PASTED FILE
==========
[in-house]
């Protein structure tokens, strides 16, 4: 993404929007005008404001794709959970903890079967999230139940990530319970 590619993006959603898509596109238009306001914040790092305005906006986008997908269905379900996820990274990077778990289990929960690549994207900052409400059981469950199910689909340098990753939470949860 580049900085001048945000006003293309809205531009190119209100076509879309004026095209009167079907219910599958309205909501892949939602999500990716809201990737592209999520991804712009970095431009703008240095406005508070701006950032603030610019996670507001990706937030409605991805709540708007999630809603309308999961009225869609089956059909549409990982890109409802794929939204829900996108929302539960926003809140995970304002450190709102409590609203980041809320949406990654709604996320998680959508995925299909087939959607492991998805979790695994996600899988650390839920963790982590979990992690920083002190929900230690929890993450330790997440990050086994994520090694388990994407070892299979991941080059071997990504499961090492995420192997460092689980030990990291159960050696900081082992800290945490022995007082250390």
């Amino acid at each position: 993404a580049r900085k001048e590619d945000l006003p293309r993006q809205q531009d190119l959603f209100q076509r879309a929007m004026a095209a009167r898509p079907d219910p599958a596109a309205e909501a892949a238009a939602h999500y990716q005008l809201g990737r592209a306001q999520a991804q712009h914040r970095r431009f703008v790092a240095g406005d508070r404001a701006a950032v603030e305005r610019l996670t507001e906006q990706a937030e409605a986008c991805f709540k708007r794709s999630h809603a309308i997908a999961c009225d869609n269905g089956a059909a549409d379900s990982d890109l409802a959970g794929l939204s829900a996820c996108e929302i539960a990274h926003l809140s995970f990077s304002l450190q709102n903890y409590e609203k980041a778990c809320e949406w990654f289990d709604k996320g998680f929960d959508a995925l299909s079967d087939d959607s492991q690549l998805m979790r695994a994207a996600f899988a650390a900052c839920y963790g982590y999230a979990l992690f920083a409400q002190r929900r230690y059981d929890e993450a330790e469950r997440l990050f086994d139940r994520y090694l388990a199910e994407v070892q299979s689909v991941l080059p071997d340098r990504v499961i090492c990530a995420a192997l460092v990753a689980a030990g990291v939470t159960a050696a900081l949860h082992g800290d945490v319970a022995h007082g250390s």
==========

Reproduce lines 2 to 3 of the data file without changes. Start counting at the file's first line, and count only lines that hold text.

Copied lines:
């Protein structure tokens, strides 16, 4: 993404929007005008404001794709959970903890079967999230139940990530319970 590619993006959603898509596109238009306001914040790092305005906006986008997908269905379900996820990274990077778990289990929960690549994207900052409400059981469950199910689909340098990753939470949860 580049900085001048945000006003293309809205531009190119209100076509879309004026095209009167079907219910599958309205909501892949939602999500990716809201990737592209999520991804712009970095431009703008240095406005508070701006950032603030610019996670507001990706937030409605991805709540708007999630809603309308999961009225869609089956059909549409990982890109409802794929939204829900996108929302539960926003809140995970304002450190709102409590609203980041809320949406990654709604996320998680959508995925299909087939959607492991998805979790695994996600899988650390839920963790982590979990992690920083002190929900230690929890993450330790997440990050086994994520090694388990994407070892299979991941080059071997990504499961090492995420192997460092689980030990990291159960050696900081082992800290945490022995007082250390």
């Amino acid at each position: 993404a580049r900085k001048e590619d945000l006003p293309r993006q809205q531009d190119l959603f209100q076509r879309a929007m004026a095209a009167r898509p079907d219910p599958a596109a309205e909501a892949a238009a939602h999500y990716q005008l809201g990737r592209a306001q999520a991804q712009h914040r970095r431009f703008v790092a240095g406005d508070r404001a701006a950032v603030e305005r610019l996670t507001e906006q990706a937030e409605a986008c991805f709540k708007r794709s999630h809603a309308i997908a999961c009225d869609n269905g089956a059909a549409d379900s990982d890109l409802a959970g794929l939204s829900a996820c996108e929302i539960a990274h926003l809140s995970f990077s304002l450190q709102n903890y409590e609203k980041a778990c809320e949406w990654f289990d709604k996320g998680f929960d959508a995925l299909s079967d087939d959607s492991q690549l998805m979790r695994a994207a996600f899988a650390a900052c839920y963790g982590y999230a979990l992690f920083a409400q002190r929900r230690y059981d929890e993450a330790e469950r997440l990050f086994d139940r994520y090694l388990a199910e994407v070892q299979s689909v991941l080059p071997d340098r990504v499961i090492c990530a995420a192997l460092v990753a689980a030990g990291v939470t159960a050696a900081l949860h082992g800290d945490v319970a022995h007082g250390s």